Forum for Science, Industry and Business

Sponsored by:     3M 
Search our Site:

 

The Teacher Is Central to Successful Use of Computers in Schools

16.05.2012
The idea of one computer per student is becoming increasingly common in the Swedish school system. The University of Gothenburg, Sweden, is now conducting several studies on the educational consequences of the so-called 1:1 initiative in a group of Swedish municipalities.

‘The teacher is the key to successful use of computers in the classroom,’ says Professor Berner Lindström, scientific director of the studies.

More than two-thirds of all Swedish municipalities have implemented a 1:1 project to some degree, a development that started 3-4 years ago. Some municipalities go all out and provide students at all levels with personal laptops or tablets, whereas others have chosen to move slower and test the idea in just a few schools.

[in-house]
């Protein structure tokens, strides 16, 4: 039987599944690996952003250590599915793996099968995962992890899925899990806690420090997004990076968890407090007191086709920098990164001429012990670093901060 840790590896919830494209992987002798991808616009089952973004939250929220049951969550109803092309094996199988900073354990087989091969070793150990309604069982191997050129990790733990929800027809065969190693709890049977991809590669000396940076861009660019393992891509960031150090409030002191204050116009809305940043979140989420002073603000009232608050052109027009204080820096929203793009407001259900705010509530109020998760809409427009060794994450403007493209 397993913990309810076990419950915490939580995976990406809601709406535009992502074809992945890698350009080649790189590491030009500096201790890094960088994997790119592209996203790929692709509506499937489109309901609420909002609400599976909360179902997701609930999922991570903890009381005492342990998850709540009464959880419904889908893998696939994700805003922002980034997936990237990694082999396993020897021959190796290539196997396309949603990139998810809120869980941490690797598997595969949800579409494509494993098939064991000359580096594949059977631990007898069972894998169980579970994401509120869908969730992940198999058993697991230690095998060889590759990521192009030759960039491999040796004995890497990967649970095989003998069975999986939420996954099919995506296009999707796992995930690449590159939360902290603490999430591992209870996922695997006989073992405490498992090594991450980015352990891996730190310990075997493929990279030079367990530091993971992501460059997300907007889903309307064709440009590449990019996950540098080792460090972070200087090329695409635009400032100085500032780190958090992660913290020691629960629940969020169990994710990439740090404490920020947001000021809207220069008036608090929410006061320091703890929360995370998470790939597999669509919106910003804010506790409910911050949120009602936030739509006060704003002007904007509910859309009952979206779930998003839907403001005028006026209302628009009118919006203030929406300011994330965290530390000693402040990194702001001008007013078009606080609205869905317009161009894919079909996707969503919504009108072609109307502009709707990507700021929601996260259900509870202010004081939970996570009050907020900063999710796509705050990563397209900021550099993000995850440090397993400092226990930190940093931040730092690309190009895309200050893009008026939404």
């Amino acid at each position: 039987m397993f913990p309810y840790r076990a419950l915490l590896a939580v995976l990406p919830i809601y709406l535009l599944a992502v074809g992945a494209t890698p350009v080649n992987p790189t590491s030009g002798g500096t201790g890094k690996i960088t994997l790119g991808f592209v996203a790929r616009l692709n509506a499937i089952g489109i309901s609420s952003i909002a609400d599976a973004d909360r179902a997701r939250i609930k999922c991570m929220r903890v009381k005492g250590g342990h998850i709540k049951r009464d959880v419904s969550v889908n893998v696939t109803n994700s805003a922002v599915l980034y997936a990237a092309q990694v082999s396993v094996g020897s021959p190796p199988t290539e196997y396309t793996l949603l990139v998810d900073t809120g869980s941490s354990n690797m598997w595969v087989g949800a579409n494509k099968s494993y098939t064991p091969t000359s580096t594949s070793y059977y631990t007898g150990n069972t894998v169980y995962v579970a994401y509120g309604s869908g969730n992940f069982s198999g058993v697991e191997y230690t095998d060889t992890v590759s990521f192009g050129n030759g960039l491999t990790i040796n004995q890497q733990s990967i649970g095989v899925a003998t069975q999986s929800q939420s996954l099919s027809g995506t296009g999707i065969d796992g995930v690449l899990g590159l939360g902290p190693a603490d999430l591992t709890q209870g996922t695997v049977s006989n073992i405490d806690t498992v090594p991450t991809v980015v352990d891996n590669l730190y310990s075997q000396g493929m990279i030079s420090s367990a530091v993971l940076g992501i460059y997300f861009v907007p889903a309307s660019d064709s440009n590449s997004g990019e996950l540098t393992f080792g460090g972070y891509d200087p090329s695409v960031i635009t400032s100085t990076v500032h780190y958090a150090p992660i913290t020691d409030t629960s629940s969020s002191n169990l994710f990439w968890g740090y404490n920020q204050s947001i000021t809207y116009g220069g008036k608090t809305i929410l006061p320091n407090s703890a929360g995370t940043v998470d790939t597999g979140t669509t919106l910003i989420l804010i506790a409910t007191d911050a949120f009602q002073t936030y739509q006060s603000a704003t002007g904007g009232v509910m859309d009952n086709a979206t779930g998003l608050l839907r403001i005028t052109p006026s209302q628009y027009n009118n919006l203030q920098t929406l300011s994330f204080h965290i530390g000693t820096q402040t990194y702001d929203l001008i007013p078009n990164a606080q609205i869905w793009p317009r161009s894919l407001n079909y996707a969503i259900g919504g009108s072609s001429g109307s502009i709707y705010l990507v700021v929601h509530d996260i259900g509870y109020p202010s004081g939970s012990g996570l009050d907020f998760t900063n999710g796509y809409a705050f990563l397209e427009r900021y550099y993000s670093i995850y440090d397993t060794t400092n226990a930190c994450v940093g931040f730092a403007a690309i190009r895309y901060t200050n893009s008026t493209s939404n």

The argument behind the major investments is partly that the school system should prepare students for life in a digital society and partly that personal computers are expected to reduce or even eliminate the digital divide between those who are able to use computers as a learning tool and those who are not.

However, the effects of student computers on learning remain largely unexplored.
‘The effects depend on whether the teacher knows how to use computers and tablets in the classroom,’ says Lindström. This implies advanced subject matter knowledge; knowledge of how to use ICT for pedagogical purposes; knowledge and skills of how personally to use ICT; knowledge about ICT and societal changes; and furthermore, knowledge of how to work with ICT and school development on the classroom level.